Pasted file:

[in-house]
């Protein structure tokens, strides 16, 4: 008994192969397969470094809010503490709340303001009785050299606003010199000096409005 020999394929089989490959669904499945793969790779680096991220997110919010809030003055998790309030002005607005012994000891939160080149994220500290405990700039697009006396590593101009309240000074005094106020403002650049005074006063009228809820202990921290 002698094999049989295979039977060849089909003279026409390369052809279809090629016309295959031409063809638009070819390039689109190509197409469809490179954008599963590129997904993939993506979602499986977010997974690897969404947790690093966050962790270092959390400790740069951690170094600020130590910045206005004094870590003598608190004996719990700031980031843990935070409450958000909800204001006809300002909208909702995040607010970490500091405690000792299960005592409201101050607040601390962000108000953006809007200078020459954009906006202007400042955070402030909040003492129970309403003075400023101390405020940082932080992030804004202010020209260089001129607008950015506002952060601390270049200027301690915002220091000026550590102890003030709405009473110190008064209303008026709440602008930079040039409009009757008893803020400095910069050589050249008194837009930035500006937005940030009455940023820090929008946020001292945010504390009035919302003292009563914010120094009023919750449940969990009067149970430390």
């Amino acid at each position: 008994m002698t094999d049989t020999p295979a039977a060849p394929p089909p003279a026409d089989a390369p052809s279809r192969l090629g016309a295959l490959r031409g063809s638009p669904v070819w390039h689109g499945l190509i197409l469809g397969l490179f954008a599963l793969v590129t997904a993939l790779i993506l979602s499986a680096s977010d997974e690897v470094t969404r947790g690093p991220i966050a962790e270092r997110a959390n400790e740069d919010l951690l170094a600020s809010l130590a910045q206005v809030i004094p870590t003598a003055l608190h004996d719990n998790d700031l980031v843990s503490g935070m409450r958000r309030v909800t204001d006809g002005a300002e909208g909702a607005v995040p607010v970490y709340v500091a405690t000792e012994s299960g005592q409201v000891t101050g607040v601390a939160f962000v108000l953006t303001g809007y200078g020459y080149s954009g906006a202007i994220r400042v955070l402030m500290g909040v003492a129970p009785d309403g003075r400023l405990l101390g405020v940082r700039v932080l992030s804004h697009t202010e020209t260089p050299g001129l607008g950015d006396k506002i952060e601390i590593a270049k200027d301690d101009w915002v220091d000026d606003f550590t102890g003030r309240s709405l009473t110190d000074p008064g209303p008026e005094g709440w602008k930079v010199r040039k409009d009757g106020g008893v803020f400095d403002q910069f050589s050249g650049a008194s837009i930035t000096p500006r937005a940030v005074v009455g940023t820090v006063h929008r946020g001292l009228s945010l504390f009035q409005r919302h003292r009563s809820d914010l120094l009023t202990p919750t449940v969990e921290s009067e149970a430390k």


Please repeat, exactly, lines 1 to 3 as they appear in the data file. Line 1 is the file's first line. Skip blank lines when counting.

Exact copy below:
[in-house]
């Protein structure tokens, strides 16, 4: 008994192969397969470094809010503490709340303001009785050299606003010199000096409005 020999394929089989490959669904499945793969790779680096991220997110919010809030003055998790309030002005607005012994000891939160080149994220500290405990700039697009006396590593101009309240000074005094106020403002650049005074006063009228809820202990921290 002698094999049989295979039977060849089909003279026409390369052809279809090629016309295959031409063809638009070819390039689109190509197409469809490179954008599963590129997904993939993506979602499986977010997974690897969404947790690093966050962790270092959390400790740069951690170094600020130590910045206005004094870590003598608190004996719990700031980031843990935070409450958000909800204001006809300002909208909702995040607010970490500091405690000792299960005592409201101050607040601390962000108000953006809007200078020459954009906006202007400042955070402030909040003492129970309403003075400023101390405020940082932080992030804004202010020209260089001129607008950015506002952060601390270049200027301690915002220091000026550590102890003030709405009473110190008064209303008026709440602008930079040039409009009757008893803020400095910069050589050249008194837009930035500006937005940030009455940023820090929008946020001292945010504390009035919302003292009563914010120094009023919750449940969990009067149970430390």
């Amino acid at each position: 008994m002698t094999d049989t020999p295979a039977a060849p394929p089909p003279a026409d089989a390369p052809s279809r192969l090629g016309a295959l490959r031409g063809s638009p669904v070819w390039h689109g499945l190509i197409l469809g397969l490179f954008a599963l793969v590129t997904a993939l790779i993506l979602s499986a680096s977010d997974e690897v470094t969404r947790g690093p991220i966050a962790e270092r997110a959390n400790e740069d919010l951690l170094a600020s809010l130590a910045q206005v809030i004094p870590t003598a003055l608190h004996d719990n998790d700031l980031v843990s503490g935070m409450r958000r309030v909800t204001d006809g002005a300002e909208g909702a607005v995040p607010v970490y709340v500091a405690t000792e012994s299960g005592q409201v000891t101050g607040v601390a939160f962000v108000l953006t303001g809007y200078g020459y080149s954009g906006a202007i994220r400042v955070l402030m500290g909040v003492a129970p009785d309403g003075r400023l405990l101390g405020v940082r700039v932080l992030s804004h697009t202010e020209t260089p050299g001129l607008g950015d006396k506002i952060e601390i590593a270049k200027d301690d101009w915002v220091d000026d606003f550590t102890g003030r309240s709405l009473t110190d000074p008064g209303p008026e005094g709440w602008k930079v010199r040039k409009d009757g106020g008893v803020f400095d403002q910069f050589s050249g650049a008194s837009i930035t000096p500006r937005a940030v005074v009455g940023t820090v006063h929008r946020g001292l009228s945010l504390f009035q409005r919302h003292r009563s809820d914010l120094l009023t202990p919750t449940v969990e921290s009067e149970a430390k």